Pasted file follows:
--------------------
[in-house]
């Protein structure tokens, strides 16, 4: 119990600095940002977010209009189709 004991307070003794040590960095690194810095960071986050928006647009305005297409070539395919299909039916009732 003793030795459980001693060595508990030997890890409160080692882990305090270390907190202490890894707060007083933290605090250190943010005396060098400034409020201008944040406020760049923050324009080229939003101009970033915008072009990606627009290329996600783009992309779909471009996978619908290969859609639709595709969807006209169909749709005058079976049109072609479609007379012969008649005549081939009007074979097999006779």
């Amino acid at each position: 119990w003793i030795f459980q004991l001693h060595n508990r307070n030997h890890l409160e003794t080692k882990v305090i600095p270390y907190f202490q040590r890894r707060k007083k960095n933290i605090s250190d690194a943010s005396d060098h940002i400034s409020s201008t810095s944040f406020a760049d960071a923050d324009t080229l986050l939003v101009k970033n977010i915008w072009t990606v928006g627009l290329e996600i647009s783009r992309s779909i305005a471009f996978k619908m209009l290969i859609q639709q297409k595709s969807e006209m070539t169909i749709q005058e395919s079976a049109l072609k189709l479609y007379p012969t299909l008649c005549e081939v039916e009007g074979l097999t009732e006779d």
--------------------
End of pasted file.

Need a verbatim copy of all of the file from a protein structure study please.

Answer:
[in-house]
């Protein structure tokens, strides 16, 4: 119990600095940002977010209009189709 004991307070003794040590960095690194810095960071986050928006647009305005297409070539395919299909039916009732 003793030795459980001693060595508990030997890890409160080692882990305090270390907190202490890894707060007083933290605090250190943010005396060098400034409020201008944040406020760049923050324009080229939003101009970033915008072009990606627009290329996600783009992309779909471009996978619908290969859609639709595709969807006209169909749709005058079976049109072609479609007379012969008649005549081939009007074979097999006779």
């Amino acid at each position: 119990w003793i030795f459980q004991l001693h060595n508990r307070n030997h890890l409160e003794t080692k882990v305090i600095p270390y907190f202490q040590r890894r707060k007083k960095n933290i605090s250190d690194a943010s005396d060098h940002i400034s409020s201008t810095s944040f406020a760049d960071a923050d324009t080229l986050l939003v101009k970033n977010i915008w072009t990606v928006g627009l290329e996600i647009s783009r992309s779909i305005a471009f996978k619908m209009l290969i859609q639709q297409k595709s969807e006209m070539t169909i749709q005058e395919s079976a049109l072609k189709l479609y007379p012969t299909l008649c005549e081939v039916e009007g074979l097999t009732e006779d």